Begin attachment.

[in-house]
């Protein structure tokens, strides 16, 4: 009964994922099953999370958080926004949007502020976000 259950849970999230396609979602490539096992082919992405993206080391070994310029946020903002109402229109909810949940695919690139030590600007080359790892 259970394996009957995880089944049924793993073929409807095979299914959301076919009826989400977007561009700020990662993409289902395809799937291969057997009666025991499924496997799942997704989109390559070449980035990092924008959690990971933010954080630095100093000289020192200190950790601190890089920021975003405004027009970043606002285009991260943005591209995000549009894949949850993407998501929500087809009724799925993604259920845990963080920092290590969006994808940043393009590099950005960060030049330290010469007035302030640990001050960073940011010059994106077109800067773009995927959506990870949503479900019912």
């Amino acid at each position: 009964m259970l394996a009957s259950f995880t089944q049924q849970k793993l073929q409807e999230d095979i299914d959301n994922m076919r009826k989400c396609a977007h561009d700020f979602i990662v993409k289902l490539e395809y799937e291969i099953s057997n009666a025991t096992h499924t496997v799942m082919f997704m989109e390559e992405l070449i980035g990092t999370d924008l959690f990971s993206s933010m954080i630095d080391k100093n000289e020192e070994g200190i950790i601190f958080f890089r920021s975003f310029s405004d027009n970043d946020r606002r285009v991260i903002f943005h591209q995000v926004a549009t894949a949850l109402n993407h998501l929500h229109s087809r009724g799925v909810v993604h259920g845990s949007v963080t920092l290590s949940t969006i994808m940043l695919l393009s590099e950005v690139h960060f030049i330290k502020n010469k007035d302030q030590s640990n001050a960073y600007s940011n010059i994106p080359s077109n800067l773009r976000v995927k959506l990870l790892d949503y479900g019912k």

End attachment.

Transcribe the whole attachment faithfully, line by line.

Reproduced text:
[in-house]
């Protein structure tokens, strides 16, 4: 009964994922099953999370958080926004949007502020976000 259950849970999230396609979602490539096992082919992405993206080391070994310029946020903002109402229109909810949940695919690139030590600007080359790892 259970394996009957995880089944049924793993073929409807095979299914959301076919009826989400977007561009700020990662993409289902395809799937291969057997009666025991499924496997799942997704989109390559070449980035990092924008959690990971933010954080630095100093000289020192200190950790601190890089920021975003405004027009970043606002285009991260943005591209995000549009894949949850993407998501929500087809009724799925993604259920845990963080920092290590969006994808940043393009590099950005960060030049330290010469007035302030640990001050960073940011010059994106077109800067773009995927959506990870949503479900019912």
């Amino acid at each position: 009964m259970l394996a009957s259950f995880t089944q049924q849970k793993l073929q409807e999230d095979i299914d959301n994922m076919r009826k989400c396609a977007h561009d700020f979602i990662v993409k289902l490539e395809y799937e291969i099953s057997n009666a025991t096992h499924t496997v799942m082919f997704m989109e390559e992405l070449i980035g990092t999370d924008l959690f990971s993206s933010m954080i630095d080391k100093n000289e020192e070994g200190i950790i601190f958080f890089r920021s975003f310029s405004d027009n970043d946020r606002r285009v991260i903002f943005h591209q995000v926004a549009t894949a949850l109402n993407h998501l929500h229109s087809r009724g799925v909810v993604h259920g845990s949007v963080t920092l290590s949940t969006i994808m940043l695919l393009s590099e950005v690139h960060f030049i330290k502020n010469k007035d302030q030590s640990n001050a960073y600007s940011n010059i994106p080359s077109n800067l773009r976000v995927k959506l990870l790892d949503y479900g019912k």